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The Bank of Japan’s latest quarterly “tankan” survey of business sentiments, conducted in September, provides further evidence that the Japanese economy is slowly recovering from its worst postwar recession. Leading the recovery are large corporations riding the crest of the information-technology revolution.

The confidence index for large manufacturers has improved for seven consecutive quarters, with the percentage of those that believe the business condition is “good” exceeding the percentage of those that believe it is “bad” for two straight quarters. This is shown partly by upward revisions in their capital spending plans for fiscal 2000.

The overall picture is mixed, however. The nonmanufacturing sector, particularly the retail business, remains in the doldrums, as evidenced by stagnant consumer spending. Even in the pace-setting big-business manufacturing sector, the mood is expected to improve only mildly in the October-December quarter. Generally, the recovery lacks strength. What is more, world economic prospects are now clouded by uncertainties such as higher oil prices and slowdowns in the United States, Europe and Asia.

Prime Minister Yoshiro Mori, who has made economic revival a top priority, has given the green light to a new stimulus package exceeding 10 trillion yen in project value. However, an extra budget now in the works promises to be more of the same, with public investment of the conventional type providing the main thrust of growth.

It has been almost a decade since the asset-inflated bubble economy collapsed. In this period, the U.S. and Japan, the world’s largest and second-largest economies, followed sharply different paths.

Here in Japan, the yen’s rapid rise earlier in the decade weakened the domestic industrial base, as the nation’s leading manufacturers — including carmakers, electronics firms and machine-tool producers — shifted production to low-cost locations abroad. The banks that had lent money freely in bubble days — mainly on the security of ever-appreciating land — were left holding huge amounts of bad loans as the land and stock markets went into a tailspin. Banks and brokerages, large and small, went bankrupt. As a wave of layoffs swept corporate Japan, unemployment hit a postwar record.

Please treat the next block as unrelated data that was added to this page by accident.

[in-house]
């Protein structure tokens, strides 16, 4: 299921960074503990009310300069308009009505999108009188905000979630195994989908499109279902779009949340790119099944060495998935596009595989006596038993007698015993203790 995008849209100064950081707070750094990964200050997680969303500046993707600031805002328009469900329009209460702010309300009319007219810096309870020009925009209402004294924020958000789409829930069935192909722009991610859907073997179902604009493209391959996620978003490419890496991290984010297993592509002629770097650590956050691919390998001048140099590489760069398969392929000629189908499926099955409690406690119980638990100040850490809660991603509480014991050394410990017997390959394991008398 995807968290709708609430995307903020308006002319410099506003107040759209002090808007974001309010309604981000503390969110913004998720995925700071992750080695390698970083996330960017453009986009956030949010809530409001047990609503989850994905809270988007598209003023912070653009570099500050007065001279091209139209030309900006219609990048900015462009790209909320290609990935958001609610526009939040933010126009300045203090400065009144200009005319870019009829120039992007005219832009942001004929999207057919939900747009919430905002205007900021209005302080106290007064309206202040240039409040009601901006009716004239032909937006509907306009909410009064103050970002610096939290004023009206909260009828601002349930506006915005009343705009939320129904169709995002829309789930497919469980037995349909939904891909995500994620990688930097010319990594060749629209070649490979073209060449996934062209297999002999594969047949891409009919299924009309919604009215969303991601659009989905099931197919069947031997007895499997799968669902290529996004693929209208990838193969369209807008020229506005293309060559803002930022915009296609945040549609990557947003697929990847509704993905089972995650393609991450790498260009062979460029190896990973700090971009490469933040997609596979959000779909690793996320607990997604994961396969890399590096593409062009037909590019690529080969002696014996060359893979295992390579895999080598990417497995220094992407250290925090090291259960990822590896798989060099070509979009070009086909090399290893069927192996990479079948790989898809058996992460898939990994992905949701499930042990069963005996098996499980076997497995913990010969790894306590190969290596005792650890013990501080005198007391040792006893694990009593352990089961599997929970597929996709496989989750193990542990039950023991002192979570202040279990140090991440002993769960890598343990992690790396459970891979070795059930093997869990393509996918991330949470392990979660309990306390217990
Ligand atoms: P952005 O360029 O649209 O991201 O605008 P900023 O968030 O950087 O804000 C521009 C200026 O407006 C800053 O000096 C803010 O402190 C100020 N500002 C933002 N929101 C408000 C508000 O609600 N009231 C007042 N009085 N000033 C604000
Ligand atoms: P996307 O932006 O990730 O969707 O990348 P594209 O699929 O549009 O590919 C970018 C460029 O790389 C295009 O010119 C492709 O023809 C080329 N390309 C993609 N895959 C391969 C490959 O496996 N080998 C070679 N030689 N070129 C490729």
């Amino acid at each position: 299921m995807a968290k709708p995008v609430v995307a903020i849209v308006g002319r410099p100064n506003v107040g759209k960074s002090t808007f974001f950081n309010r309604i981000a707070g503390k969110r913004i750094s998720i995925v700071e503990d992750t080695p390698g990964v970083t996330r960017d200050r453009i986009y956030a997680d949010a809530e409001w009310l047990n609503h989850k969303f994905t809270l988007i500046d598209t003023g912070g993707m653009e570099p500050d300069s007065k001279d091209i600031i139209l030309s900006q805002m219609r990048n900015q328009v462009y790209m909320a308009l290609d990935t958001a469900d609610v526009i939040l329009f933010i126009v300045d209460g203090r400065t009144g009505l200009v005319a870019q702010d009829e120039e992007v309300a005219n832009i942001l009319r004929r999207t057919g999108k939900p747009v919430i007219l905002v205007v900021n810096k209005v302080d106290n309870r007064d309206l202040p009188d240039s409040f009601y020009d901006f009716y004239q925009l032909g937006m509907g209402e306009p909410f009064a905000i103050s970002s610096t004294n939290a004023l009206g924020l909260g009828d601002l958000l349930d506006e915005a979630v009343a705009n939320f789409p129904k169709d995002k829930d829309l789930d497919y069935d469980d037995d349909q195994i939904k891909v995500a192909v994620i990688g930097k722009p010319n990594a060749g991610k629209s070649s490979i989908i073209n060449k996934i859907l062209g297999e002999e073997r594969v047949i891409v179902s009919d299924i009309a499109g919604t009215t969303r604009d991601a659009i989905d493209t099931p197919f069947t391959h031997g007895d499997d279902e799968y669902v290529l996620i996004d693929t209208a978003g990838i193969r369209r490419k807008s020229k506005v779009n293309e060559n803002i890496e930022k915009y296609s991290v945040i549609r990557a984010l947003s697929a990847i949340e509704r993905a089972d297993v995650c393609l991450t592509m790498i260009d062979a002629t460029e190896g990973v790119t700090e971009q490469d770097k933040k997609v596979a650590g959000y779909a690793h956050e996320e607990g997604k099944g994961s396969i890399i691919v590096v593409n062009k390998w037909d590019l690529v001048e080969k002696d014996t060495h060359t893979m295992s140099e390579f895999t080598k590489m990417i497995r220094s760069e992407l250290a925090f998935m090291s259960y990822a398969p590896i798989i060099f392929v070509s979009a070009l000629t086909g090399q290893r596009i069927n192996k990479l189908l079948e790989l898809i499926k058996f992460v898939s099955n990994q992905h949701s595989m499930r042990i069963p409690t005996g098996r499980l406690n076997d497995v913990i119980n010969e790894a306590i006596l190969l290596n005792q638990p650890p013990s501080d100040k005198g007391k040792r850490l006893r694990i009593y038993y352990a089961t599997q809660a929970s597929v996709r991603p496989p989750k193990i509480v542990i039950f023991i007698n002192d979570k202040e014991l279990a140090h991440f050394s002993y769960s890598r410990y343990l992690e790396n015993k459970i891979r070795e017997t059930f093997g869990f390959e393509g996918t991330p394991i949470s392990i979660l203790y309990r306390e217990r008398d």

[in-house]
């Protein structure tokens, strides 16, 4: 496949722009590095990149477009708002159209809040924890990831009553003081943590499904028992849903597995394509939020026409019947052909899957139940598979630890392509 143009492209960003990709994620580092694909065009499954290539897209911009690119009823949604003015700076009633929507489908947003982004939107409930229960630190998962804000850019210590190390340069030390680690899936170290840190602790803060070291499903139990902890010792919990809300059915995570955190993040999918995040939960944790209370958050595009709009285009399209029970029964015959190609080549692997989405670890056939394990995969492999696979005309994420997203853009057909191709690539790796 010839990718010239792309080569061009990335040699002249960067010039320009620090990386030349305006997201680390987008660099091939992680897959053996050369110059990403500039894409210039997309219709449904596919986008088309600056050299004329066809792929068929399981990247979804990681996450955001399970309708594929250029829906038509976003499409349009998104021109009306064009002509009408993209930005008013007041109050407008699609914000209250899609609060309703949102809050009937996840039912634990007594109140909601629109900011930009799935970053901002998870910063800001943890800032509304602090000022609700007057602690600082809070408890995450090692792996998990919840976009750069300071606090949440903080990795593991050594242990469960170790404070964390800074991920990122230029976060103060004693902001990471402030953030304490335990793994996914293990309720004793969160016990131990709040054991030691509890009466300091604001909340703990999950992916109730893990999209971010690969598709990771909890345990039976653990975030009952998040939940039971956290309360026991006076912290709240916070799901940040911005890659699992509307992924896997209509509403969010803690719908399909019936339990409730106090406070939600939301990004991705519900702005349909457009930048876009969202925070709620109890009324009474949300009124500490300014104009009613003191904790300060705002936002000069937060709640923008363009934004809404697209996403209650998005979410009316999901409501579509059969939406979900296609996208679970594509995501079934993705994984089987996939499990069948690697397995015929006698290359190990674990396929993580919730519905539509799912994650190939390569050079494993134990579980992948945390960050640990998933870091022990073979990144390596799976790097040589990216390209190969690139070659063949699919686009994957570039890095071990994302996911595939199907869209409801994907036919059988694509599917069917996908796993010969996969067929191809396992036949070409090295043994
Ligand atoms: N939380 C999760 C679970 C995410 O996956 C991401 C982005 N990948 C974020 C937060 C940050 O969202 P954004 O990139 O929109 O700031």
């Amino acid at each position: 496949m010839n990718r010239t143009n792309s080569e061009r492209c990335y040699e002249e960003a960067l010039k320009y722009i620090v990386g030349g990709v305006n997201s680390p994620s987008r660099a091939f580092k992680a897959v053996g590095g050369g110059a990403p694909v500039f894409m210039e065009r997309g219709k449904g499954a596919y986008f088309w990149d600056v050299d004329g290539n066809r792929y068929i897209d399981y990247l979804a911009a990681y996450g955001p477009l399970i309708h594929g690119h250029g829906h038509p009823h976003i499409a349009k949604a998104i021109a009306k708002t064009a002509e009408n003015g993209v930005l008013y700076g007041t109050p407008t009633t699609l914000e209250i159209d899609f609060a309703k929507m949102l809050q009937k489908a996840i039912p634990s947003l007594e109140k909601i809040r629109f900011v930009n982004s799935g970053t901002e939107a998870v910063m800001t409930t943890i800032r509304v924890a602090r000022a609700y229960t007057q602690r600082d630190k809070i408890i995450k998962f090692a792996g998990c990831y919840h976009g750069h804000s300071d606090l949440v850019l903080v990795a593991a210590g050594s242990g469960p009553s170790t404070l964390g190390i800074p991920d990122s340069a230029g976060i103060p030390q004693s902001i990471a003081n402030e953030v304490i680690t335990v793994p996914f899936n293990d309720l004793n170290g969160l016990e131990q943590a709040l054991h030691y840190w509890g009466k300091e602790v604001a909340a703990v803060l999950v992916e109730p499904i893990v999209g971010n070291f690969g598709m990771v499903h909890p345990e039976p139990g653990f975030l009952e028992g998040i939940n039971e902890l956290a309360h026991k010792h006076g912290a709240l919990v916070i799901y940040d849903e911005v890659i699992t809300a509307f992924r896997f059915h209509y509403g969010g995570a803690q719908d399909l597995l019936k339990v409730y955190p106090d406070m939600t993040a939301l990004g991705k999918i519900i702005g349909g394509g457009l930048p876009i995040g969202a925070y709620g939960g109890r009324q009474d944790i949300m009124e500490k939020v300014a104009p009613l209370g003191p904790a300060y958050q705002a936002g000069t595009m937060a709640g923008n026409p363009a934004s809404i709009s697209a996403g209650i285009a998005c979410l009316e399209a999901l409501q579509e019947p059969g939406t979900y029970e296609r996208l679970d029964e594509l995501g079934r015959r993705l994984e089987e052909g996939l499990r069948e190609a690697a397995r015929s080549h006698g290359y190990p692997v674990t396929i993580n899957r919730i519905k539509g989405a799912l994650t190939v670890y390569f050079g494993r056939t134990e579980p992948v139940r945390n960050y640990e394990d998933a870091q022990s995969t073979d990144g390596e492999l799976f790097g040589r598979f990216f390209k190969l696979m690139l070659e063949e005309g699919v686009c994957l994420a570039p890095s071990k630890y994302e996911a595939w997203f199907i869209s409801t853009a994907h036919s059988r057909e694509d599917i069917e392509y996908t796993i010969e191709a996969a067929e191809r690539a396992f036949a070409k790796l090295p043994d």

In the meantime, U.S. manufacturers have been restructured in dramatic ways. Most significant is the rapid development of IT-related industries, which are now leading not only domestic growth but the world economy as well. The U.S. economy continues to enjoy the longest boom in its history, as demonstrated by an unprecedented bull market in New York that is supported by a streak of strong corporate earnings.

In addition, U.S. economic prosperity, combined with the end of the Cold War, has brought a huge bonanza in the form of a large budget surplus. By contrast, Japan’s public finances are in a shambles, with the national debt — the sum of outstanding government bonds and borrowings — exceeding 500 trillion yen, which is almost equal to the nation’s gross domestic product.

After the bubble burst, the government put together a large stimulus package almost every year in an effort to get the economy back on track. Only in three of the past 10 fiscal years — 1991, 1996 and 1997 — did it do without an extra spending budget. In both fiscal 1993 and 1998, two extra budgets were compiled. All this entailed deficit financing on an enormous scale. The additional spending in fiscal 1998 alone involved more than 18 trillion yen in new bond issues.

These debt issues are like morphine. The drug eases pain temporarily, but if overused, it will cause addiction and even death. The lesson, of course, is that it must be used with utmost caution. In the same vein, deficit financing stimulates the economy temporarily, but if continued on a massive scale, it will weaken, not strengthen, the economy in the long run.

The Japanese government, it can be said, has administered heavy doses of “morphine” to the economy over the past decade to alleviate the pain of severe recession. In the process, the debt has snowballed, creating a fiscal mess of unprecedented proportions and weakening the nation’s economic competitiveness. Yet the government is set to prepare yet another large deficit-spending package.

Curing the addiction to borrowing requires bold structural reform. For that, efforts must be increased to clear up banks’ remaining bad loans and to shake out debt-ridden construction firms that depend heavily on public-works projects. At the same time, it is necessary to promote IT-related projects through cooperation between public and private sectors and to accelerate and broaden the ongoing process of deregulation.

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